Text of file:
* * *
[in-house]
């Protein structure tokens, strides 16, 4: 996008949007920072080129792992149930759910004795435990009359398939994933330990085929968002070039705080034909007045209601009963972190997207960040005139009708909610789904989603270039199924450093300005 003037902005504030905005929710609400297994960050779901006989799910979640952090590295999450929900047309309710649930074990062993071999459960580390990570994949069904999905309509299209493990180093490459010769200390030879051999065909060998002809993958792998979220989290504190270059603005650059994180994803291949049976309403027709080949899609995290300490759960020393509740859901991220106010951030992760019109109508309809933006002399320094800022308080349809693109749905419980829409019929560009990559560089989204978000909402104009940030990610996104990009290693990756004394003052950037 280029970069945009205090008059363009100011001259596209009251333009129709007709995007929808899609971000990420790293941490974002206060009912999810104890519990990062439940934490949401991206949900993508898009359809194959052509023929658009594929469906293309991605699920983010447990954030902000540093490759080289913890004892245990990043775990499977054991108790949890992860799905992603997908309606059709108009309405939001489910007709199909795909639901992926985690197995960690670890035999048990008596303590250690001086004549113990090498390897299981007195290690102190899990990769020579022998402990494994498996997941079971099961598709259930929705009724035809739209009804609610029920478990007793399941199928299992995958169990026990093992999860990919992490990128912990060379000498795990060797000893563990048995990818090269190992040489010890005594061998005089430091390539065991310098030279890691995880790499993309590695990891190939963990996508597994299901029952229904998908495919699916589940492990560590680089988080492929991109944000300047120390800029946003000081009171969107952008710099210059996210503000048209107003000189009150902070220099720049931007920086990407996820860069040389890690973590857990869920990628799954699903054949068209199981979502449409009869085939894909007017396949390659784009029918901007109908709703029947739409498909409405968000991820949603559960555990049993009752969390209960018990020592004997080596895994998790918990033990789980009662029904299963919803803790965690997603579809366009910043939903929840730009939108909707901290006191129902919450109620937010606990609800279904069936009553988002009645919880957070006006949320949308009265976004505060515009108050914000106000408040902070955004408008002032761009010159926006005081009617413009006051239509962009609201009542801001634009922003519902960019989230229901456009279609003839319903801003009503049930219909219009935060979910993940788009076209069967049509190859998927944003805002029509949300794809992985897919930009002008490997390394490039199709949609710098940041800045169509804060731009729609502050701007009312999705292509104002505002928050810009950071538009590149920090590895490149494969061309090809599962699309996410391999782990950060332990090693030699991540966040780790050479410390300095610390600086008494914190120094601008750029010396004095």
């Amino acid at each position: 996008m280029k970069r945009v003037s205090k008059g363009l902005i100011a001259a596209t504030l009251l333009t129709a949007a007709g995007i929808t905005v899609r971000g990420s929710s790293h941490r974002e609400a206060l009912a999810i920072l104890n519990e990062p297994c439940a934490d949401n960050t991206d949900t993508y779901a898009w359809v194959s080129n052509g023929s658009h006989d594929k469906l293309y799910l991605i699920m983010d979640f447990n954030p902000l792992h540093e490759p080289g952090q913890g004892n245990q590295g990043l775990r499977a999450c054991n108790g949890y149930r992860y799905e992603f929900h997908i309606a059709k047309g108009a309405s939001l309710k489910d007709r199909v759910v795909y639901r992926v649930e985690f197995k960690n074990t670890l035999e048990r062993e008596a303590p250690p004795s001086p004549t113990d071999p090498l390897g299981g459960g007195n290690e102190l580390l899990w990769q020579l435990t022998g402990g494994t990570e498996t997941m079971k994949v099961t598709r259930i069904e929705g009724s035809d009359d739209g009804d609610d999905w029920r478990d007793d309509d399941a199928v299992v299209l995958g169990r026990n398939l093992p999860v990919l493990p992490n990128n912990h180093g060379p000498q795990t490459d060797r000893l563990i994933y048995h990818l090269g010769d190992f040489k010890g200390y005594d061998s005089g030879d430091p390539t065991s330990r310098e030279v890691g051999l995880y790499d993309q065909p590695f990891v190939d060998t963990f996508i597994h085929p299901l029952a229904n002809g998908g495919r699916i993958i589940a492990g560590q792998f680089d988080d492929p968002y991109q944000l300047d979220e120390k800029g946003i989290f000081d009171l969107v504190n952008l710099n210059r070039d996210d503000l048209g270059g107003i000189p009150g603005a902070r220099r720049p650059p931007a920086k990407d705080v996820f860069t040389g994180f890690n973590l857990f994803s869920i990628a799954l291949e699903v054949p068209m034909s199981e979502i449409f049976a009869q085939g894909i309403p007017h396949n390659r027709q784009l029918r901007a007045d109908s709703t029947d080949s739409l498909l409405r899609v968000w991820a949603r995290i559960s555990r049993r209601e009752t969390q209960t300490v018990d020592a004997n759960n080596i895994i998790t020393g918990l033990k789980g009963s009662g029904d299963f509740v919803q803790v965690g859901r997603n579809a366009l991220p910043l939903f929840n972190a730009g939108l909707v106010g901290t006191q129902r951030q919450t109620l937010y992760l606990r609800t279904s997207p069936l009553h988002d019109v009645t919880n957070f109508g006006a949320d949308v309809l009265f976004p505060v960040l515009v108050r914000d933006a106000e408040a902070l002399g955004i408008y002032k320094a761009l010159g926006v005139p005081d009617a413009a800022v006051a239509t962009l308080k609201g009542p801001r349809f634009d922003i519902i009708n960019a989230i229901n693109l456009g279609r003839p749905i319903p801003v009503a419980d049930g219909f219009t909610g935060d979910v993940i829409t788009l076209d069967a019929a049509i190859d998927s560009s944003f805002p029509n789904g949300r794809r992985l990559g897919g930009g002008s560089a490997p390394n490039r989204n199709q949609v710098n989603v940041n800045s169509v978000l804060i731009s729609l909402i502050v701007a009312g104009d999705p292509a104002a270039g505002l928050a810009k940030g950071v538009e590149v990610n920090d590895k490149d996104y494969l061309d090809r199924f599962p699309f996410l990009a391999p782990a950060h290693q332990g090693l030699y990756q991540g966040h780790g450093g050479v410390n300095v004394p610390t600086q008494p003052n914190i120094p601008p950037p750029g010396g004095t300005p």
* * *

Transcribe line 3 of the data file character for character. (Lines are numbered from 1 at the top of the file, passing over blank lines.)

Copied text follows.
């Amino acid at each position: 996008m280029k970069r945009v003037s205090k008059g363009l902005i100011a001259a596209t504030l009251l333009t129709a949007a007709g995007i929808t905005v899609r971000g990420s929710s790293h941490r974002e609400a206060l009912a999810i920072l104890n519990e990062p297994c439940a934490d949401n960050t991206d949900t993508y779901a898009w359809v194959s080129n052509g023929s658009h006989d594929k469906l293309y799910l991605i699920m983010d979640f447990n954030p902000l792992h540093e490759p080289g952090q913890g004892n245990q590295g990043l775990r499977a999450c054991n108790g949890y149930r992860y799905e992603f929900h997908i309606a059709k047309g108009a309405s939001l309710k489910d007709r199909v759910v795909y639901r992926v649930e985690f197995k960690n074990t670890l035999e048990r062993e008596a303590p250690p004795s001086p004549t113990d071999p090498l390897g299981g459960g007195n290690e102190l580390l899990w990769q020579l435990t022998g402990g494994t990570e498996t997941m079971k994949v099961t598709r259930i069904e929705g009724s035809d009359d739209g009804d609610d999905w029920r478990d007793d309509d399941a199928v299992v299209l995958g169990r026990n398939l093992p999860v990919l493990p992490n990128n912990h180093g060379p000498q795990t490459d060797r000893l563990i994933y048995h990818l090269g010769d190992f040489k010890g200390y005594d061998s005089g030879d430091p390539t065991s330990r310098e030279v890691g051999l995880y790499d993309q065909p590695f990891v190939d060998t963990f996508i597994h085929p299901l029952a229904n002809g998908g495919r699916i993958i589940a492990g560590q792998f680089d988080d492929p968002y991109q944000l300047d979220e120390k800029g946003i989290f000081d009171l969107v504190n952008l710099n210059r070039d996210d503000l048209g270059g107003i000189p009150g603005a902070r220099r720049p650059p931007a920086k990407d705080v996820f860069t040389g994180f890690n973590l857990f994803s869920i990628a799954l291949e699903v054949p068209m034909s199981e979502i449409f049976a009869q085939g894909i309403p007017h396949n390659r027709q784009l029918r901007a007045d109908s709703t029947d080949s739409l498909l409405r899609v968000w991820a949603r995290i559960s555990r049993r209601e009752t969390q209960t300490v018990d020592a004997n759960n080596i895994i998790t020393g918990l033990k789980g009963s009662g029904d299963f509740v919803q803790v965690g859901r997603n579809a366009l991220p910043l939903f929840n972190a730009g939108l909707v106010g901290t006191q129902r951030q919450t109620l937010y992760l606990r609800t279904s997207p069936l009553h988002d019109v009645t919880n957070f109508g006006a949320d949308v309809l009265f976004p505060v960040l515009v108050r914000d933006a106000e408040a902070l002399g955004i408008y002032k320094a761009l010159g926006v005139p005081d009617a413009a800022v006051a239509t962009l308080k609201g009542p801001r349809f634009d922003i519902i009708n960019a989230i229901n693109l456009g279609r003839p749905i319903p801003v009503a419980d049930g219909f219009t909610g935060d979910v993940i829409t788009l076209d069967a019929a049509i190859d998927s560009s944003f805002p029509n789904g949300r794809r992985l990559g897919g930009g002008s560089a490997p390394n490039r989204n199709q949609v710098n989603v940041n800045s169509v978000l804060i731009s729609l909402i502050v701007a009312g104009d999705p292509a104002a270039g505002l928050a810009k940030g950071v538009e590149v990610n920090d590895k490149d996104y494969l061309d090809r199924f599962p699309f996410l990009a391999p782990a950060h290693q332990g090693l030699y990756q991540g966040h780790g450093g050479v410390n300095v004394p610390t600086q008494p003052n914190i120094p601008p950037p750029g010396g004095t300005p």